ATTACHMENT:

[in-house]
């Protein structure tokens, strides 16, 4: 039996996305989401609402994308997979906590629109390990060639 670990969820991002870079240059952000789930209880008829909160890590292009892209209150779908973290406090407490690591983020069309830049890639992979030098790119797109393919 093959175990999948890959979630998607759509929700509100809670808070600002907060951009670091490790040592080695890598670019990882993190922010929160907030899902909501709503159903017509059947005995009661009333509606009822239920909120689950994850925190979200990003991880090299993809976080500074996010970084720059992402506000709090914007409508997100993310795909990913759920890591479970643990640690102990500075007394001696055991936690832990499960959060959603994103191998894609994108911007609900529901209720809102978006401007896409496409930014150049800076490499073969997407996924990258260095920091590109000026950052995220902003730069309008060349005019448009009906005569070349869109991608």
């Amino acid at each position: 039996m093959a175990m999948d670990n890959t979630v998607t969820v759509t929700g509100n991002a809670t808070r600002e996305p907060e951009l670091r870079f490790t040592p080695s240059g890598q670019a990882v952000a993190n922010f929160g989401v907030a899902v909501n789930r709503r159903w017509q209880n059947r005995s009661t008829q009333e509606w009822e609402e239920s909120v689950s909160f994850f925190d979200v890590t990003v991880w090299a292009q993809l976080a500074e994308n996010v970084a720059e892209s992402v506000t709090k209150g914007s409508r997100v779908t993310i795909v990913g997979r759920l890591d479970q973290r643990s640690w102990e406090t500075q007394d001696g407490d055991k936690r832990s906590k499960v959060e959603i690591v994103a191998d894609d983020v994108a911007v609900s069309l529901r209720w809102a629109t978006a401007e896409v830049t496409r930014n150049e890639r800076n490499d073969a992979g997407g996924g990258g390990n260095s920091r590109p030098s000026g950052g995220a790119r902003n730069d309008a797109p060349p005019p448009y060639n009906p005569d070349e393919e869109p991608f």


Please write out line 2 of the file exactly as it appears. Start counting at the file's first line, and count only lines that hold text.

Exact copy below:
């Protein structure tokens, strides 16, 4: 039996996305989401609402994308997979906590629109390990060639 670990969820991002870079240059952000789930209880008829909160890590292009892209209150779908973290406090407490690591983020069309830049890639992979030098790119797109393919 093959175990999948890959979630998607759509929700509100809670808070600002907060951009670091490790040592080695890598670019990882993190922010929160907030899902909501709503159903017509059947005995009661009333509606009822239920909120689950994850925190979200990003991880090299993809976080500074996010970084720059992402506000709090914007409508997100993310795909990913759920890591479970643990640690102990500075007394001696055991936690832990499960959060959603994103191998894609994108911007609900529901209720809102978006401007896409496409930014150049800076490499073969997407996924990258260095920091590109000026950052995220902003730069309008060349005019448009009906005569070349869109991608």